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Tuesday, 2 September 2014
Page: 9385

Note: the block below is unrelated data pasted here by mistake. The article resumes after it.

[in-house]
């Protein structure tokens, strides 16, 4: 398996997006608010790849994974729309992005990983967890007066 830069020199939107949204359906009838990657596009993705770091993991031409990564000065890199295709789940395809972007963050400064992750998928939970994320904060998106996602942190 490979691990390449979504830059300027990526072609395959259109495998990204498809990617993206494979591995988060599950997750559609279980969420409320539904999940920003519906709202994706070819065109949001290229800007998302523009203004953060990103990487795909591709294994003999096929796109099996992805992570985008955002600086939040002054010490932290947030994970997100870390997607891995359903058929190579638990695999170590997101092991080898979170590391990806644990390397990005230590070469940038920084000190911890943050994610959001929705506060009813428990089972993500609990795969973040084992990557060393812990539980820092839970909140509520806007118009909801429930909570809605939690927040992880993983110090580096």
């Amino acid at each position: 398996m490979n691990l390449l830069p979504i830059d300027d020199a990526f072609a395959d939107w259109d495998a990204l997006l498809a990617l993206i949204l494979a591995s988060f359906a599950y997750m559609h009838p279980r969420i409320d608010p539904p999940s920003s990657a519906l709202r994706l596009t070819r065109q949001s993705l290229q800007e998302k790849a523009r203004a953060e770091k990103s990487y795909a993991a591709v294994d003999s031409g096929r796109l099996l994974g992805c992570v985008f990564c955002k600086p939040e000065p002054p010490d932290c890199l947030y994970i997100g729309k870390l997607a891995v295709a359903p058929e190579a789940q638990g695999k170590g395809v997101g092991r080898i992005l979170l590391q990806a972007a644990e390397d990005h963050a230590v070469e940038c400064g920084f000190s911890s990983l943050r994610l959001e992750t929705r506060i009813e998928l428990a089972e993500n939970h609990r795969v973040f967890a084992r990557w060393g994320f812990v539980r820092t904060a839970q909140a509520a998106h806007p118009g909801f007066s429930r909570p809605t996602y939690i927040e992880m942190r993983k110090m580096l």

Ms CLAYDON (Newcastle) (13:57): The Abbott Liberal government's higher education reform is going to hit people in regional Australia, like my electorate of Newcastle, hardest. Nearly one-third of all students at the University of Newcastle are from low socioeconomic backgrounds—well above the national average of 15 per cent. The University of Newcastle is proudly a university for everyone. They deliver excellence coupled with equity, not in spite of it—a lesson this government could well learn. We also know that the changes the government is introducing will be detrimental for women. NATSEM's modelling clearly showed that at any stage of life women will be worse off. Let me share the story of just one of my constituents who came to speak with the shadow higher education minister and I during a recent visit to the University of Newcastle. She is a mature age student. She has just completed the Open Foundation program and is wanting to attend university of the first time. She has raised a family and has worked for the last 12 years in retail but wanted to retrain and open opportunities for new employment prospects. But the proposed higher costs, higher debt and higher interest rates have dashed her hopes entirely. She told me straight: 'I've already got a mortgage, and I can't afford another one.' Labor knows that access to higher education should always be based on potential to learn, not capacity to pay. Education brings enormous public benefit, not just private privilege, as this government would have us believe. Labor will never support these laws that further entrench old boys' networks and privilege.